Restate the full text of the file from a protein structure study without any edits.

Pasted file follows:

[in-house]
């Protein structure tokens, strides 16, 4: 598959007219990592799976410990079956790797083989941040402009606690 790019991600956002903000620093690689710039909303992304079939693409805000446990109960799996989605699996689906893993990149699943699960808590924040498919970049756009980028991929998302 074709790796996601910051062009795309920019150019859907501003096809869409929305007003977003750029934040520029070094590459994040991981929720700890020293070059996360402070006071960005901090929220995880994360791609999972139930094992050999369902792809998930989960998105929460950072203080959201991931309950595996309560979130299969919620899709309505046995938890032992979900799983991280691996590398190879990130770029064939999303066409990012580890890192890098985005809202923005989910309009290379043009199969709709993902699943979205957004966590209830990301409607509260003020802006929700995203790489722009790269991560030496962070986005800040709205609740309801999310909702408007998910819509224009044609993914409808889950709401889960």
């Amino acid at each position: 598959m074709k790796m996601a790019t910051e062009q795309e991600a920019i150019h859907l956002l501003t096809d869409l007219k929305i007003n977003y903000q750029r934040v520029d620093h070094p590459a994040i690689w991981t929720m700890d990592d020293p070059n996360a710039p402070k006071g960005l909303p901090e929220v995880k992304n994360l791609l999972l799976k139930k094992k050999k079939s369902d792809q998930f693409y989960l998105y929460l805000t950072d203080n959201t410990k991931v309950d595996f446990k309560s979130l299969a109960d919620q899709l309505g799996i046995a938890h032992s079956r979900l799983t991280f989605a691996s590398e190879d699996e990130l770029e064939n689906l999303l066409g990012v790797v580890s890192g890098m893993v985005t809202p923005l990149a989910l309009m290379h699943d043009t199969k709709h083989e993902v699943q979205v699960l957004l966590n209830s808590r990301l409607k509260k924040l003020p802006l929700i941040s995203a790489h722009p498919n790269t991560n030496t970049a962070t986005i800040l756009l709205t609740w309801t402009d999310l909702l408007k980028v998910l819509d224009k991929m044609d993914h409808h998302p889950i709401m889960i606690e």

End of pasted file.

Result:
[in-house]
């Protein structure tokens, strides 16, 4: 598959007219990592799976410990079956790797083989941040402009606690 790019991600956002903000620093690689710039909303992304079939693409805000446990109960799996989605699996689906893993990149699943699960808590924040498919970049756009980028991929998302 074709790796996601910051062009795309920019150019859907501003096809869409929305007003977003750029934040520029070094590459994040991981929720700890020293070059996360402070006071960005901090929220995880994360791609999972139930094992050999369902792809998930989960998105929460950072203080959201991931309950595996309560979130299969919620899709309505046995938890032992979900799983991280691996590398190879990130770029064939999303066409990012580890890192890098985005809202923005989910309009290379043009199969709709993902699943979205957004966590209830990301409607509260003020802006929700995203790489722009790269991560030496962070986005800040709205609740309801999310909702408007998910819509224009044609993914409808889950709401889960």
């Amino acid at each position: 598959m074709k790796m996601a790019t910051e062009q795309e991600a920019i150019h859907l956002l501003t096809d869409l007219k929305i007003n977003y903000q750029r934040v520029d620093h070094p590459a994040i690689w991981t929720m700890d990592d020293p070059n996360a710039p402070k006071g960005l909303p901090e929220v995880k992304n994360l791609l999972l799976k139930k094992k050999k079939s369902d792809q998930f693409y989960l998105y929460l805000t950072d203080n959201t410990k991931v309950d595996f446990k309560s979130l299969a109960d919620q899709l309505g799996i046995a938890h032992s079956r979900l799983t991280f989605a691996s590398e190879d699996e990130l770029e064939n689906l999303l066409g990012v790797v580890s890192g890098m893993v985005t809202p923005l990149a989910l309009m290379h699943d043009t199969k709709h083989e993902v699943q979205v699960l957004l966590n209830s808590r990301l409607k509260k924040l003020p802006l929700i941040s995203a790489h722009p498919n790269t991560n030496t970049a962070t986005i800040l756009l709205t609740w309801t402009d999310l909702l408007k980028v998910l819509d224009k991929m044609d993914h409808h998302p889950i709401m889960i606690e």